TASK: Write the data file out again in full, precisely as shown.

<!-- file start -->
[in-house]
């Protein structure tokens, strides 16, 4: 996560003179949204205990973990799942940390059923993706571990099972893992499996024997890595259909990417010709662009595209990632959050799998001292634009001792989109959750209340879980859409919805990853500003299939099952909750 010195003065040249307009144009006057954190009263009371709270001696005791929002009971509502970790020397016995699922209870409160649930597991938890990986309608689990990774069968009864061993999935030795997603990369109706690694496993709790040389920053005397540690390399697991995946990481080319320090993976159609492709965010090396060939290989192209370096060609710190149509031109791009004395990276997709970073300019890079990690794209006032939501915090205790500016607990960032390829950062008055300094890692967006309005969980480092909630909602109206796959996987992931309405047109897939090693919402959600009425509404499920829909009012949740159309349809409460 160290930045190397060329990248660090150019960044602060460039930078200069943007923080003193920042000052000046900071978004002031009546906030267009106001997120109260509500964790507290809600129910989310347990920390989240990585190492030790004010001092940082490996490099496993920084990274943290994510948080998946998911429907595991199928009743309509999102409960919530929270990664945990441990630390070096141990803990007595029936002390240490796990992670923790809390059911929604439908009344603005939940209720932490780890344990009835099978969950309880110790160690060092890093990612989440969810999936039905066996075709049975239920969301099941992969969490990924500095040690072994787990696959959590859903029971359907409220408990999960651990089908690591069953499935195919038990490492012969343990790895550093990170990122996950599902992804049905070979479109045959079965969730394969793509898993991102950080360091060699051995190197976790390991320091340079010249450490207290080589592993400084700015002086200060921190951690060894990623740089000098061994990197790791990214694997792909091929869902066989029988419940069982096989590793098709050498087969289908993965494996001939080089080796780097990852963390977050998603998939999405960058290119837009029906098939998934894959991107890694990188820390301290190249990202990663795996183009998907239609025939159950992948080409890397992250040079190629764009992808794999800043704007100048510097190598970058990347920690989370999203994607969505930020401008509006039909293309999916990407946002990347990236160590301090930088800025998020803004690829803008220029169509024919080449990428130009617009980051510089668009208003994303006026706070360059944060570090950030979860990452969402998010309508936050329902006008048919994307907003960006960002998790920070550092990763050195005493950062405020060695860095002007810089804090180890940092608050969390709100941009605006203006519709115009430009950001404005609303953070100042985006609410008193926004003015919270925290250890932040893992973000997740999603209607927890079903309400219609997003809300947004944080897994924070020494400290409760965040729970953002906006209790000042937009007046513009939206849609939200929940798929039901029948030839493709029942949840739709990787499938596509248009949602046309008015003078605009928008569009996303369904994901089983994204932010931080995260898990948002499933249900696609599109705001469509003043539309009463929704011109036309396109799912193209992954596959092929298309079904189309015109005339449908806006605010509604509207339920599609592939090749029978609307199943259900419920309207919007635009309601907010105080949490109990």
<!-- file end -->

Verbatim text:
[in-house]
């Protein structure tokens, strides 16, 4: 996560003179949204205990973990799942940390059923993706571990099972893992499996024997890595259909990417010709662009595209990632959050799998001292634009001792989109959750209340879980859409919805990853500003299939099952909750 010195003065040249307009144009006057954190009263009371709270001696005791929002009971509502970790020397016995699922209870409160649930597991938890990986309608689990990774069968009864061993999935030795997603990369109706690694496993709790040389920053005397540690390399697991995946990481080319320090993976159609492709965010090396060939290989192209370096060609710190149509031109791009004395990276997709970073300019890079990690794209006032939501915090205790500016607990960032390829950062008055300094890692967006309005969980480092909630909602109206796959996987992931309405047109897939090693919402959600009425509404499920829909009012949740159309349809409460 160290930045190397060329990248660090150019960044602060460039930078200069943007923080003193920042000052000046900071978004002031009546906030267009106001997120109260509500964790507290809600129910989310347990920390989240990585190492030790004010001092940082490996490099496993920084990274943290994510948080998946998911429907595991199928009743309509999102409960919530929270990664945990441990630390070096141990803990007595029936002390240490796990992670923790809390059911929604439908009344603005939940209720932490780890344990009835099978969950309880110790160690060092890093990612989440969810999936039905066996075709049975239920969301099941992969969490990924500095040690072994787990696959959590859903029971359907409220408990999960651990089908690591069953499935195919038990490492012969343990790895550093990170990122996950599902992804049905070979479109045959079965969730394969793509898993991102950080360091060699051995190197976790390991320091340079010249450490207290080589592993400084700015002086200060921190951690060894990623740089000098061994990197790791990214694997792909091929869902066989029988419940069982096989590793098709050498087969289908993965494996001939080089080796780097990852963390977050998603998939999405960058290119837009029906098939998934894959991107890694990188820390301290190249990202990663795996183009998907239609025939159950992948080409890397992250040079190629764009992808794999800043704007100048510097190598970058990347920690989370999203994607969505930020401008509006039909293309999916990407946002990347990236160590301090930088800025998020803004690829803008220029169509024919080449990428130009617009980051510089668009208003994303006026706070360059944060570090950030979860990452969402998010309508936050329902006008048919994307907003960006960002998790920070550092990763050195005493950062405020060695860095002007810089804090180890940092608050969390709100941009605006203006519709115009430009950001404005609303953070100042985006609410008193926004003015919270925290250890932040893992973000997740999603209607927890079903309400219609997003809300947004944080897994924070020494400290409760965040729970953002906006209790000042937009007046513009939206849609939200929940798929039901029948030839493709029942949840739709990787499938596509248009949602046309008015003078605009928008569009996303369904994901089983994204932010931080995260898990948002499933249900696609599109705001469509003043539309009463929704011109036309396109799912193209992954596959092929298309079904189309015109005339449908806006605010509604509207339920599609592939090749029978609307199943259900419920309207919007635009309601907010105080949490109990």